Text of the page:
What I’m Reading Today: Acts 27-28
When I was a teacher in the juvenile corrections system, there was something that set me apart from the other three teachers in our tiny school system. I passionately believed that I could reach each and every student that came through my classroom. The other teachers had long ago accepted the fact that no one human being has the ability to reach every person they encounter.
When I would confront the other teachers about what to me seemed to be their apathy regarding some students, they would say, “You’re just twenty-two now and idealistic. Give it a few more years, and you’ll see.”
As the years passed by and I changed jobs – moving from classroom teacher to health department outreach worker to politician to pastor – that same conviction stayed with me well into my thirties: the belief that I could reach each and every person I encountered. On some level I thought that conviction was what made me extraordinary in the fields in which I worked. Little did I know that conviction was largely an expression of my codependence – for I felt as if I had to reach every person in order for me to feel good about myself. Even one failure caused me to question my self-esteem/self-worth.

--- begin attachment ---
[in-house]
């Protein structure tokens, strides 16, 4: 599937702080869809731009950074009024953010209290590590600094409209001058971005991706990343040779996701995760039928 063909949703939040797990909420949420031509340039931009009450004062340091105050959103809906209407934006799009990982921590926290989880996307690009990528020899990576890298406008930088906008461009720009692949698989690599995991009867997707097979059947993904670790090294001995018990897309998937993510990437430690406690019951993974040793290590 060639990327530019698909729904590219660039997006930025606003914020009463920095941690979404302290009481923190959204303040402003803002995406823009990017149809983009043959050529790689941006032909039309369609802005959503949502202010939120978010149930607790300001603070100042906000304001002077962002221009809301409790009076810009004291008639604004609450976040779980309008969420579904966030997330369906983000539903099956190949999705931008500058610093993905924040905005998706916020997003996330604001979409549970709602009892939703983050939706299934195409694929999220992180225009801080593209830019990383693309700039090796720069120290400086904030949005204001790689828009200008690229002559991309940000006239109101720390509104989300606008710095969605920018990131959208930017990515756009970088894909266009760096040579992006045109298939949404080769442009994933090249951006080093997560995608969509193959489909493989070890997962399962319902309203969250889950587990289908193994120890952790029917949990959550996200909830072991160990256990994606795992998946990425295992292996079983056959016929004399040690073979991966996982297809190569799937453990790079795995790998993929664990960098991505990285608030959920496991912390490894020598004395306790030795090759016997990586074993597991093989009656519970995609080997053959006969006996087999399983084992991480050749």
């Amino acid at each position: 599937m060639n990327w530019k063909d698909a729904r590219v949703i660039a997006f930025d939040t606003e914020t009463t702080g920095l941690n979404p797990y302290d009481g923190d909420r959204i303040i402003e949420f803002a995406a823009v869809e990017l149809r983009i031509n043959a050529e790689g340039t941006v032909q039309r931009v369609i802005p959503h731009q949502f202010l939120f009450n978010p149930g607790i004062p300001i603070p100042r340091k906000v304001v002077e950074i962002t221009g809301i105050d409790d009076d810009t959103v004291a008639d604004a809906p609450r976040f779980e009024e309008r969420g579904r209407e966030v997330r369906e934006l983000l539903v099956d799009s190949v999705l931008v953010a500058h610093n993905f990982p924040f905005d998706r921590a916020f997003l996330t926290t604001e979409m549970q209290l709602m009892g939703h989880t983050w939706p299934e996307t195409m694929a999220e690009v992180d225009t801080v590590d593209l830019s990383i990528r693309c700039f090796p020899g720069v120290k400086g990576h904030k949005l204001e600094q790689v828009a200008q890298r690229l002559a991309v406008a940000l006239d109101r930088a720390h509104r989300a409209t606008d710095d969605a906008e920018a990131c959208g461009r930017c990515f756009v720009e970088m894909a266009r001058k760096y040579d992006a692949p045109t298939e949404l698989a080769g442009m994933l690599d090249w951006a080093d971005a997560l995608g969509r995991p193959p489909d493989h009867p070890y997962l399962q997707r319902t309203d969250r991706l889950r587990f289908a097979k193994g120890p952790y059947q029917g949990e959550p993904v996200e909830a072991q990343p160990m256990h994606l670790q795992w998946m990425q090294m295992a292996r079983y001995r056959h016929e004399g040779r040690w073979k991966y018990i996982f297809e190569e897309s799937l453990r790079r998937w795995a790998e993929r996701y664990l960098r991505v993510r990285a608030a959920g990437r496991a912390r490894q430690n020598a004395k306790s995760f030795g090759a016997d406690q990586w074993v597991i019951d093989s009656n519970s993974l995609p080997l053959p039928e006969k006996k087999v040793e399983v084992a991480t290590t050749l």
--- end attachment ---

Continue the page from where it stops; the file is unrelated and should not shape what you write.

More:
It took encountering passages such as today’s passage from Acts before I could begin to get it through my head that no one can reach every human being. In describing Paul’s efforts in Rome, for example, the author(s) of Acts wrote, “Paul talked to them all day, from morning to evening, explaining everything involved in the kingdom of God, and trying to persuade them all about Jesus by pointing out what Moses and the prophets had written about him. Some of them were persuaded by what he said, but others refused to believe a word of it.”
Did Paul let those failures – those individuals who refused to believe a word of it - destroy his sense of confidence and call?
Nope. Instead, Paul shrugged his shoulders and said that the insiders had had their chance and now it was time to make the message available to outsiders. In other words, Paul had a sense of clarity that helped him realize it wasn’t about him. Once he had done everything in his power to be faithful to his call, he could release himself from the outcome and let others be responsible for their actions. This realization allowed him to put some distance between himself and the outcomes of his work and get on with his life.
Perhaps there is at least one area in your life where you have been thinking along the lines of how I thought: areas where you are tempted to let perceived “failures” derail you and call your self-worth/self-esteem into question. If so, draw strength from Paul’s sense of perspective and find a way to let go – drawing strength from the fact that you did as much as you could.
Til next time…